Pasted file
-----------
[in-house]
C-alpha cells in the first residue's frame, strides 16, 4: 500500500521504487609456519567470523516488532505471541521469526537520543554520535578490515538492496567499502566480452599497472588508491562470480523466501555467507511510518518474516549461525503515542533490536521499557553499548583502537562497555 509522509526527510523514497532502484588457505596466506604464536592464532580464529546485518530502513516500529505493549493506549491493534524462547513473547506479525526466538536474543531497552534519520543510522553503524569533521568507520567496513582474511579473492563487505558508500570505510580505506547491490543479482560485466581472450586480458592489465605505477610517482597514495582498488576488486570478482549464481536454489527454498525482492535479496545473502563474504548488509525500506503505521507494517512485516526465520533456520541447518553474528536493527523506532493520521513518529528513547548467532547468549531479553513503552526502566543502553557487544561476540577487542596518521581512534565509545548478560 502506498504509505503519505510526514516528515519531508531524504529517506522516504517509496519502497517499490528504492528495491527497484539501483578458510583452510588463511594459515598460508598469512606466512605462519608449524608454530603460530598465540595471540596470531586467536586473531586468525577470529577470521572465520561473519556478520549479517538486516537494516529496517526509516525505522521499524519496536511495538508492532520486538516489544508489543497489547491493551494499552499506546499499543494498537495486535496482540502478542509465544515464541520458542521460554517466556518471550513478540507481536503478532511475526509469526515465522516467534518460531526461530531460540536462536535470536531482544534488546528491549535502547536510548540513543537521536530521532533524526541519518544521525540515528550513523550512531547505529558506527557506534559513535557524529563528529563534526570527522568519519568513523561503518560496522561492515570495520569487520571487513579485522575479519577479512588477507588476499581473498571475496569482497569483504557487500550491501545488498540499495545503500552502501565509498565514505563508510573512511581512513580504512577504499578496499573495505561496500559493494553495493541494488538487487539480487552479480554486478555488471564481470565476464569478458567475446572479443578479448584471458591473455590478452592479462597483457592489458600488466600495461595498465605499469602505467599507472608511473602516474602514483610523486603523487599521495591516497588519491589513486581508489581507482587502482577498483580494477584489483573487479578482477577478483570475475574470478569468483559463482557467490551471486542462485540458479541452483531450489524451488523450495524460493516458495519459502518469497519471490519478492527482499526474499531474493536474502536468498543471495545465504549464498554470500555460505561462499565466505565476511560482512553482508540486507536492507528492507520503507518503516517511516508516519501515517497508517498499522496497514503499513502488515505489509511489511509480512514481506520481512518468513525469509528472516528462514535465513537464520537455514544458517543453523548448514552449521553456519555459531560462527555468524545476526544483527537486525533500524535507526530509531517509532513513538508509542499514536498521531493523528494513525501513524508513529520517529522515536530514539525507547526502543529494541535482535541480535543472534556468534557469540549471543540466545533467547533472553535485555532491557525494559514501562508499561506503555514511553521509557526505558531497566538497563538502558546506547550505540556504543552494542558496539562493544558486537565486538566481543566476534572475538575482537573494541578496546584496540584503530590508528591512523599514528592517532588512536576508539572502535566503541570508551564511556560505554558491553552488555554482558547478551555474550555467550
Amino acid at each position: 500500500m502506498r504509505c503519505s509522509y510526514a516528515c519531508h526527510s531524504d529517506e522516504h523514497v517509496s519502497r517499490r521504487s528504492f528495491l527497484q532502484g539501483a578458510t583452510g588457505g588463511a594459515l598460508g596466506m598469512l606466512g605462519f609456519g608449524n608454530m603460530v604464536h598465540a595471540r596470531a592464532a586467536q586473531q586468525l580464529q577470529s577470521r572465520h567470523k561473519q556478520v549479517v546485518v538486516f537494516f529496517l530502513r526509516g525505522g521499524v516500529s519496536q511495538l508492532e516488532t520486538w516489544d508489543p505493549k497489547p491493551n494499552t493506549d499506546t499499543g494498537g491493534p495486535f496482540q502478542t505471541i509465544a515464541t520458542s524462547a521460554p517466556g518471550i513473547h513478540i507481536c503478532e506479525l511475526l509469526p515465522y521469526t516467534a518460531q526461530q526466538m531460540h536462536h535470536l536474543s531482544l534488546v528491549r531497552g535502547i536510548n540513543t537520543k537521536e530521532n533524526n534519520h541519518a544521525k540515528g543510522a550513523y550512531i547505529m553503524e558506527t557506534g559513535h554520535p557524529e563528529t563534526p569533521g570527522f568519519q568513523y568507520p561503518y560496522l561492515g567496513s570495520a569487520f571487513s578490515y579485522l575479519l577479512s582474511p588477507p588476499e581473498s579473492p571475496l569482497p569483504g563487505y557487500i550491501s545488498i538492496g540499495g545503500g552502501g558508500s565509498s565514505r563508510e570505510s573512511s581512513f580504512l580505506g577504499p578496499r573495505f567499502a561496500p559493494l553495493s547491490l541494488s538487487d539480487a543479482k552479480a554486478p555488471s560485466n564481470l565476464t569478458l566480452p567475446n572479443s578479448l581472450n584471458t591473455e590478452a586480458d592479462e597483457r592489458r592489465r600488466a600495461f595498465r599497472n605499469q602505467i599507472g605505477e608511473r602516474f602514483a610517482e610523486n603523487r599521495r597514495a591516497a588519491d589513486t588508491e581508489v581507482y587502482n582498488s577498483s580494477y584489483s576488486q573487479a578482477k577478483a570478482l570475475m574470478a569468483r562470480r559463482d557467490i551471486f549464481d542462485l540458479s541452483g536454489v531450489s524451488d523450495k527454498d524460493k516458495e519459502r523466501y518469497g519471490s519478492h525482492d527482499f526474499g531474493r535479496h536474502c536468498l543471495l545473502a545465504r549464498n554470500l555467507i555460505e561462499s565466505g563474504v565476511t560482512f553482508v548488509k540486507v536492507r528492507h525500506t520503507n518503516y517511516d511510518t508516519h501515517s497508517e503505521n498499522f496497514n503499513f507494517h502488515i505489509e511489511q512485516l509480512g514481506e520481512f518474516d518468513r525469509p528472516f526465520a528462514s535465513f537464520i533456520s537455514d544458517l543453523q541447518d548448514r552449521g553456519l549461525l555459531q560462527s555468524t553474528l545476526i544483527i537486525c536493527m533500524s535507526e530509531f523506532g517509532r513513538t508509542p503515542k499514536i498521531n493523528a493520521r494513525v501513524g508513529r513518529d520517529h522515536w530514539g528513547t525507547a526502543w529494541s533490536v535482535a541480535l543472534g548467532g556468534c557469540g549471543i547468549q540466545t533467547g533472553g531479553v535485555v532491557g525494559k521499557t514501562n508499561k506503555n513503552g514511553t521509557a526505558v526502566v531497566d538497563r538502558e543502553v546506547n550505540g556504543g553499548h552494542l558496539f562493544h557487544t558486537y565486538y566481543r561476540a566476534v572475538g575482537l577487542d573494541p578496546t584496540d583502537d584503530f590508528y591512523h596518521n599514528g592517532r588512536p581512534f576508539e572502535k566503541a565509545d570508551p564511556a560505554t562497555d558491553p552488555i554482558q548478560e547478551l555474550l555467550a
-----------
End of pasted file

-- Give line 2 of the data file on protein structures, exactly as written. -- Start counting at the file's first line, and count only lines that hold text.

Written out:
C-alpha cells in the first residue's frame, strides 16, 4: 500500500521504487609456519567470523516488532505471541521469526537520543554520535578490515538492496567499502566480452599497472588508491562470480523466501555467507511510518518474516549461525503515542533490536521499557553499548583502537562497555 509522509526527510523514497532502484588457505596466506604464536592464532580464529546485518530502513516500529505493549493506549491493534524462547513473547506479525526466538536474543531497552534519520543510522553503524569533521568507520567496513582474511579473492563487505558508500570505510580505506547491490543479482560485466581472450586480458592489465605505477610517482597514495582498488576488486570478482549464481536454489527454498525482492535479496545473502563474504548488509525500506503505521507494517512485516526465520533456520541447518553474528536493527523506532493520521513518529528513547548467532547468549531479553513503552526502566543502553557487544561476540577487542596518521581512534565509545548478560 502506498504509505503519505510526514516528515519531508531524504529517506522516504517509496519502497517499490528504492528495491527497484539501483578458510583452510588463511594459515598460508598469512606466512605462519608449524608454530603460530598465540595471540596470531586467536586473531586468525577470529577470521572465520561473519556478520549479517538486516537494516529496517526509516525505522521499524519496536511495538508492532520486538516489544508489543497489547491493551494499552499506546499499543494498537495486535496482540502478542509465544515464541520458542521460554517466556518471550513478540507481536503478532511475526509469526515465522516467534518460531526461530531460540536462536535470536531482544534488546528491549535502547536510548540513543537521536530521532533524526541519518544521525540515528550513523550512531547505529558506527557506534559513535557524529563528529563534526570527522568519519568513523561503518560496522561492515570495520569487520571487513579485522575479519577479512588477507588476499581473498571475496569482497569483504557487500550491501545488498540499495545503500552502501565509498565514505563508510573512511581512513580504512577504499578496499573495505561496500559493494553495493541494488538487487539480487552479480554486478555488471564481470565476464569478458567475446572479443578479448584471458591473455590478452592479462597483457592489458600488466600495461595498465605499469602505467599507472608511473602516474602514483610523486603523487599521495591516497588519491589513486581508489581507482587502482577498483580494477584489483573487479578482477577478483570475475574470478569468483559463482557467490551471486542462485540458479541452483531450489524451488523450495524460493516458495519459502518469497519471490519478492527482499526474499531474493536474502536468498543471495545465504549464498554470500555460505561462499565466505565476511560482512553482508540486507536492507528492507520503507518503516517511516508516519501515517497508517498499522496497514503499513502488515505489509511489511509480512514481506520481512518468513525469509528472516528462514535465513537464520537455514544458517543453523548448514552449521553456519555459531560462527555468524545476526544483527537486525533500524535507526530509531517509532513513538508509542499514536498521531493523528494513525501513524508513529520517529522515536530514539525507547526502543529494541535482535541480535543472534556468534557469540549471543540466545533467547533472553535485555532491557525494559514501562508499561506503555514511553521509557526505558531497566538497563538502558546506547550505540556504543552494542558496539562493544558486537565486538566481543566476534572475538575482537573494541578496546584496540584503530590508528591512523599514528592517532588512536576508539572502535566503541570508551564511556560505554558491553552488555554482558547478551555474550555467550